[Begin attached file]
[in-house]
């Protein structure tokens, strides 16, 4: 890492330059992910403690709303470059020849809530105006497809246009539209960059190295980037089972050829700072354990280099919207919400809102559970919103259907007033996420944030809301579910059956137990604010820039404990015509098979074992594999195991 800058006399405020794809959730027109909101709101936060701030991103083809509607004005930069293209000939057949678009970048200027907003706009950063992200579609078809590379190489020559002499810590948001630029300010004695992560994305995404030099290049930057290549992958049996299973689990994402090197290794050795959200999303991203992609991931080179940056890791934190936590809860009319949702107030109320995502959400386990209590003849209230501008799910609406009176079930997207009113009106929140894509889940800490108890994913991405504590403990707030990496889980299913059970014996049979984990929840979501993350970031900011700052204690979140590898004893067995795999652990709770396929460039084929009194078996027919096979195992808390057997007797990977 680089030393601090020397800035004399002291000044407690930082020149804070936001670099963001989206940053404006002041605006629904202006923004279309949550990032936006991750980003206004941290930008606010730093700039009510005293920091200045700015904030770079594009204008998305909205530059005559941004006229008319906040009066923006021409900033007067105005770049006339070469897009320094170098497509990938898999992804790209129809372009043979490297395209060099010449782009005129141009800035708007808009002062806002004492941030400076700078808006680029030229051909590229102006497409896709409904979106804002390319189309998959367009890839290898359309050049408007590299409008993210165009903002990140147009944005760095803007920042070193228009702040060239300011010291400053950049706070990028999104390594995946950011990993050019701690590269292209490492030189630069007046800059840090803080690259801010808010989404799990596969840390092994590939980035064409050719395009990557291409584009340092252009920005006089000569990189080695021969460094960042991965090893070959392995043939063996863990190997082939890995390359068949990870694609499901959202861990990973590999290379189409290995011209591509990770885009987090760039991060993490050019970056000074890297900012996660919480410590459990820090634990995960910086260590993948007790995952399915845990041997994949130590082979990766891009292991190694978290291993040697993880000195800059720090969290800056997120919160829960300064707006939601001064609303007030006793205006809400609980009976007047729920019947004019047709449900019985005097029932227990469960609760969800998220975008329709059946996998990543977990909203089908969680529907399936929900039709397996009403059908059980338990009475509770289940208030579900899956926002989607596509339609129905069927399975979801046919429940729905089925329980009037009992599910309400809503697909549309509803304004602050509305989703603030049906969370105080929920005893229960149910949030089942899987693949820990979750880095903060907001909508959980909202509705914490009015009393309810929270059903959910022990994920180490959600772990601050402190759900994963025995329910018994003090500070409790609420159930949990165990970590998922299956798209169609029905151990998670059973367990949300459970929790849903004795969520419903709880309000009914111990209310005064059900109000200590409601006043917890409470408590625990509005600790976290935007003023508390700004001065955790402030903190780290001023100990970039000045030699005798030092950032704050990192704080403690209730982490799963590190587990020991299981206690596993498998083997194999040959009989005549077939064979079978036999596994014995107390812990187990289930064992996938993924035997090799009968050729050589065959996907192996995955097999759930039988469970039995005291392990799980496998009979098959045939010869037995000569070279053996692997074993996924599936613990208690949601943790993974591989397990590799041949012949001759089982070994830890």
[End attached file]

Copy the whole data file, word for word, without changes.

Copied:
[in-house]
């Protein structure tokens, strides 16, 4: 890492330059992910403690709303470059020849809530105006497809246009539209960059190295980037089972050829700072354990280099919207919400809102559970919103259907007033996420944030809301579910059956137990604010820039404990015509098979074992594999195991 800058006399405020794809959730027109909101709101936060701030991103083809509607004005930069293209000939057949678009970048200027907003706009950063992200579609078809590379190489020559002499810590948001630029300010004695992560994305995404030099290049930057290549992958049996299973689990994402090197290794050795959200999303991203992609991931080179940056890791934190936590809860009319949702107030109320995502959400386990209590003849209230501008799910609406009176079930997207009113009106929140894509889940800490108890994913991405504590403990707030990496889980299913059970014996049979984990929840979501993350970031900011700052204690979140590898004893067995795999652990709770396929460039084929009194078996027919096979195992808390057997007797990977 680089030393601090020397800035004399002291000044407690930082020149804070936001670099963001989206940053404006002041605006629904202006923004279309949550990032936006991750980003206004941290930008606010730093700039009510005293920091200045700015904030770079594009204008998305909205530059005559941004006229008319906040009066923006021409900033007067105005770049006339070469897009320094170098497509990938898999992804790209129809372009043979490297395209060099010449782009005129141009800035708007808009002062806002004492941030400076700078808006680029030229051909590229102006497409896709409904979106804002390319189309998959367009890839290898359309050049408007590299409008993210165009903002990140147009944005760095803007920042070193228009702040060239300011010291400053950049706070990028999104390594995946950011990993050019701690590269292209490492030189630069007046800059840090803080690259801010808010989404799990596969840390092994590939980035064409050719395009990557291409584009340092252009920005006089000569990189080695021969460094960042991965090893070959392995043939063996863990190997082939890995390359068949990870694609499901959202861990990973590999290379189409290995011209591509990770885009987090760039991060993490050019970056000074890297900012996660919480410590459990820090634990995960910086260590993948007790995952399915845990041997994949130590082979990766891009292991190694978290291993040697993880000195800059720090969290800056997120919160829960300064707006939601001064609303007030006793205006809400609980009976007047729920019947004019047709449900019985005097029932227990469960609760969800998220975008329709059946996998990543977990909203089908969680529907399936929900039709397996009403059908059980338990009475509770289940208030579900899956926002989607596509339609129905069927399975979801046919429940729905089925329980009037009992599910309400809503697909549309509803304004602050509305989703603030049906969370105080929920005893229960149910949030089942899987693949820990979750880095903060907001909508959980909202509705914490009015009393309810929270059903959910022990994920180490959600772990601050402190759900994963025995329910018994003090500070409790609420159930949990165990970590998922299956798209169609029905151990998670059973367990949300459970929790849903004795969520419903709880309000009914111990209310005064059900109000200590409601006043917890409470408590625990509005600790976290935007003023508390700004001065955790402030903190780290001023100990970039000045030699005798030092950032704050990192704080403690209730982490799963590190587990020991299981206690596993498998083997194999040959009989005549077939064979079978036999596994014995107390812990187990289930064992996938993924035997090799009968050729050589065959996907192996995955097999759930039988469970039995005291392990799980496998009979098959045939010869037995000569070279053996692997074993996924599936613990208690949601943790993974591989397990590799041949012949001759089982070994830890």